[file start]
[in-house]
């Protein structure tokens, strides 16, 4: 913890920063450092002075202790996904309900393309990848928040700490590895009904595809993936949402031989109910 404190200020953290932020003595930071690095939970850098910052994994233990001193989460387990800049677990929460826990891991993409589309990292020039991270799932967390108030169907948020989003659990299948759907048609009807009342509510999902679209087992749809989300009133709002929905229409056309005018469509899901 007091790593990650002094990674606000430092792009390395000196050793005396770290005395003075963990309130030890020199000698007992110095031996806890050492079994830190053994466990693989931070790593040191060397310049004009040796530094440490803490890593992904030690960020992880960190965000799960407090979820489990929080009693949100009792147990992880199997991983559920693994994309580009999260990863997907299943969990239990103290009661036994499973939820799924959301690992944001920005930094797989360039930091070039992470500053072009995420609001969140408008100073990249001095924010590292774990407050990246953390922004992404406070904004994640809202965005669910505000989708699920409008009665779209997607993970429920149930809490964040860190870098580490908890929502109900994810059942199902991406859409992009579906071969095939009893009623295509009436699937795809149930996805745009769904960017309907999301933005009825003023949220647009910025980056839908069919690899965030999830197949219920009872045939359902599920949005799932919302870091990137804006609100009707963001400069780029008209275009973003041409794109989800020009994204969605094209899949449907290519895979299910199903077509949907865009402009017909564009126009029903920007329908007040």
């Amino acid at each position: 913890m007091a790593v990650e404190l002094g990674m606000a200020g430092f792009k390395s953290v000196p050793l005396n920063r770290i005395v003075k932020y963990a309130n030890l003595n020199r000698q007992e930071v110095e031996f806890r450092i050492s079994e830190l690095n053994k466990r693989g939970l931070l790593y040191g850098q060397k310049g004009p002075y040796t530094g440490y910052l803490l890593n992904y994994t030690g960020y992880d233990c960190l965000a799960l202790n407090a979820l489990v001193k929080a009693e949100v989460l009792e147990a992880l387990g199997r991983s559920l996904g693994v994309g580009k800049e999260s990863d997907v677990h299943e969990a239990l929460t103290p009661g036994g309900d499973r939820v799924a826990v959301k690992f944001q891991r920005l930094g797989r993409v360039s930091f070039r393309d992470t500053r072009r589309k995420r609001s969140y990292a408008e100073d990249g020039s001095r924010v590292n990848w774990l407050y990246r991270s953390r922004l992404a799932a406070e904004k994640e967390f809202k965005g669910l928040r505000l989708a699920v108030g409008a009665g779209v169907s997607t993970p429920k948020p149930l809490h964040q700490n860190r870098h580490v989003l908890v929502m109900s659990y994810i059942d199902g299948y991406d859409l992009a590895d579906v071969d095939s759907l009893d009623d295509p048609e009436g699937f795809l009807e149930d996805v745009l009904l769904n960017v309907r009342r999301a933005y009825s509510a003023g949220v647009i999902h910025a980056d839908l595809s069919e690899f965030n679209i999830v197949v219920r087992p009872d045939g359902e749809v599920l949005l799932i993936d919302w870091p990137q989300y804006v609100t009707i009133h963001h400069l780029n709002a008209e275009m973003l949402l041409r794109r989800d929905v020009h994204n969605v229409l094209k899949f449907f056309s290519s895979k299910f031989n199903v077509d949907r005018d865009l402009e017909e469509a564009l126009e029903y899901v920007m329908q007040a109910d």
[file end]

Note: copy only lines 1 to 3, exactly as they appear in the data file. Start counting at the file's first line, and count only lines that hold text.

[in-house]
């Protein structure tokens, strides 16, 4: 913890920063450092002075202790996904309900393309990848928040700490590895009904595809993936949402031989109910 404190200020953290932020003595930071690095939970850098910052994994233990001193989460387990800049677990929460826990891991993409589309990292020039991270799932967390108030169907948020989003659990299948759907048609009807009342509510999902679209087992749809989300009133709002929905229409056309005018469509899901 007091790593990650002094990674606000430092792009390395000196050793005396770290005395003075963990309130030890020199000698007992110095031996806890050492079994830190053994466990693989931070790593040191060397310049004009040796530094440490803490890593992904030690960020992880960190965000799960407090979820489990929080009693949100009792147990992880199997991983559920693994994309580009999260990863997907299943969990239990103290009661036994499973939820799924959301690992944001920005930094797989360039930091070039992470500053072009995420609001969140408008100073990249001095924010590292774990407050990246953390922004992404406070904004994640809202965005669910505000989708699920409008009665779209997607993970429920149930809490964040860190870098580490908890929502109900994810059942199902991406859409992009579906071969095939009893009623295509009436699937795809149930996805745009769904960017309907999301933005009825003023949220647009910025980056839908069919690899965030999830197949219920009872045939359902599920949005799932919302870091990137804006609100009707963001400069780029008209275009973003041409794109989800020009994204969605094209899949449907290519895979299910199903077509949907865009402009017909564009126009029903920007329908007040």
């Amino acid at each position: 913890m007091a790593v990650e404190l002094g990674m606000a200020g430092f792009k390395s953290v000196p050793l005396n920063r770290i005395v003075k932020y963990a309130n030890l003595n020199r000698q007992e930071v110095e031996f806890r450092i050492s079994e830190l690095n053994k466990r693989g939970l931070l790593y040191g850098q060397k310049g004009p002075y040796t530094g440490y910052l803490l890593n992904y994994t030690g960020y992880d233990c960190l965000a799960l202790n407090a979820l489990v001193k929080a009693e949100v989460l009792e147990a992880l387990g199997r991983s559920l996904g693994v994309g580009k800049e999260s990863d997907v677990h299943e969990a239990l929460t103290p009661g036994g309900d499973r939820v799924a826990v959301k690992f944001q891991r920005l930094g797989r993409v360039s930091f070039r393309d992470t500053r072009r589309k995420r609001s969140y990292a408008e100073d990249g020039s001095r924010v590292n990848w774990l407050y990246r991270s953390r922004l992404a799932a406070e904004k994640e967390f809202k965005g669910l928040r505000l989708a699920v108030g409008a009665g779209v169907s997607t993970p429920k948020p149930l809490h964040q700490n860190r870098h580490v989003l908890v929502m109900s659990y994810i059942d199902g299948y991406d859409l992009a590895d579906v071969d095939s759907l009893d009623d295509p048609e009436g699937f795809l009807e149930d996805v745009l009904l769904n960017v309907r009342r999301a933005y009825s509510a003023g949220v647009i999902h910025a980056d839908l595809s069919e690899f965030n679209i999830v197949v219920r087992p009872d045939g359902e749809v599920l949005l799932i993936d919302w870091p990137q989300y804006v609100t009707i009133h963001h400069l780029n709002a008209e275009m973003l949402l041409r794109r989800d929905v020009h994204n969605v229409l094209k899949f449907f056309s290519s895979k299910f031989n199903v077509d949907r005018d865009l402009e017909e469509a564009l126009e029903y899901v920007m329908q007040a109910d």